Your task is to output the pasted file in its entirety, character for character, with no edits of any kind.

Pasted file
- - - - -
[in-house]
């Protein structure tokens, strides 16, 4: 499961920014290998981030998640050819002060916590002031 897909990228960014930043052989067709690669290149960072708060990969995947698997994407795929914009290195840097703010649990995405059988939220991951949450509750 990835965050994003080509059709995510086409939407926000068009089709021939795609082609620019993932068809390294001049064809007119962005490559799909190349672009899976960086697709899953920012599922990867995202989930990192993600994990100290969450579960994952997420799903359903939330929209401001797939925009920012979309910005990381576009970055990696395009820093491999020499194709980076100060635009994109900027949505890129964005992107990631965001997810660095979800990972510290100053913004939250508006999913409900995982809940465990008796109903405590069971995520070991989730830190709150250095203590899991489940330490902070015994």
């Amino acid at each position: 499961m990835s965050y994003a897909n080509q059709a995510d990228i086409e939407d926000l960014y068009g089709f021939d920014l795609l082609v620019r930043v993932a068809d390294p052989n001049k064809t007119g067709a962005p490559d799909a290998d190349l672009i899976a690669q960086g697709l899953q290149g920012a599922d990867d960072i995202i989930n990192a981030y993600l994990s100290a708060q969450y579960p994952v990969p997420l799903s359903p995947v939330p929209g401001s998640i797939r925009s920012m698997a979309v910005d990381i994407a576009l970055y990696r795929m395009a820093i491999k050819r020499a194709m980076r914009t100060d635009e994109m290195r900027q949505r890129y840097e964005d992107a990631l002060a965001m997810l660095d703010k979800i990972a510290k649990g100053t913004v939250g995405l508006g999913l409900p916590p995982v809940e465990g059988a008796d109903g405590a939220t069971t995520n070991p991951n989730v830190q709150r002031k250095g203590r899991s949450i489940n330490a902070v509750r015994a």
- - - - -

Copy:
[in-house]
């Protein structure tokens, strides 16, 4: 499961920014290998981030998640050819002060916590002031 897909990228960014930043052989067709690669290149960072708060990969995947698997994407795929914009290195840097703010649990995405059988939220991951949450509750 990835965050994003080509059709995510086409939407926000068009089709021939795609082609620019993932068809390294001049064809007119962005490559799909190349672009899976960086697709899953920012599922990867995202989930990192993600994990100290969450579960994952997420799903359903939330929209401001797939925009920012979309910005990381576009970055990696395009820093491999020499194709980076100060635009994109900027949505890129964005992107990631965001997810660095979800990972510290100053913004939250508006999913409900995982809940465990008796109903405590069971995520070991989730830190709150250095203590899991489940330490902070015994």
């Amino acid at each position: 499961m990835s965050y994003a897909n080509q059709a995510d990228i086409e939407d926000l960014y068009g089709f021939d920014l795609l082609v620019r930043v993932a068809d390294p052989n001049k064809t007119g067709a962005p490559d799909a290998d190349l672009i899976a690669q960086g697709l899953q290149g920012a599922d990867d960072i995202i989930n990192a981030y993600l994990s100290a708060q969450y579960p994952v990969p997420l799903s359903p995947v939330p929209g401001s998640i797939r925009s920012m698997a979309v910005d990381i994407a576009l970055y990696r795929m395009a820093i491999k050819r020499a194709m980076r914009t100060d635009e994109m290195r900027q949505r890129y840097e964005d992107a990631l002060a965001m997810l660095d703010k979800i990972a510290k649990g100053t913004v939250g995405l508006g999913l409900p916590p995982v809940e465990g059988a008796d109903g405590a939220t069971t995520n070991p991951n989730v830190q709150r002031k250095g203590r899991s949450i489940n330490a902070v509750r015994a």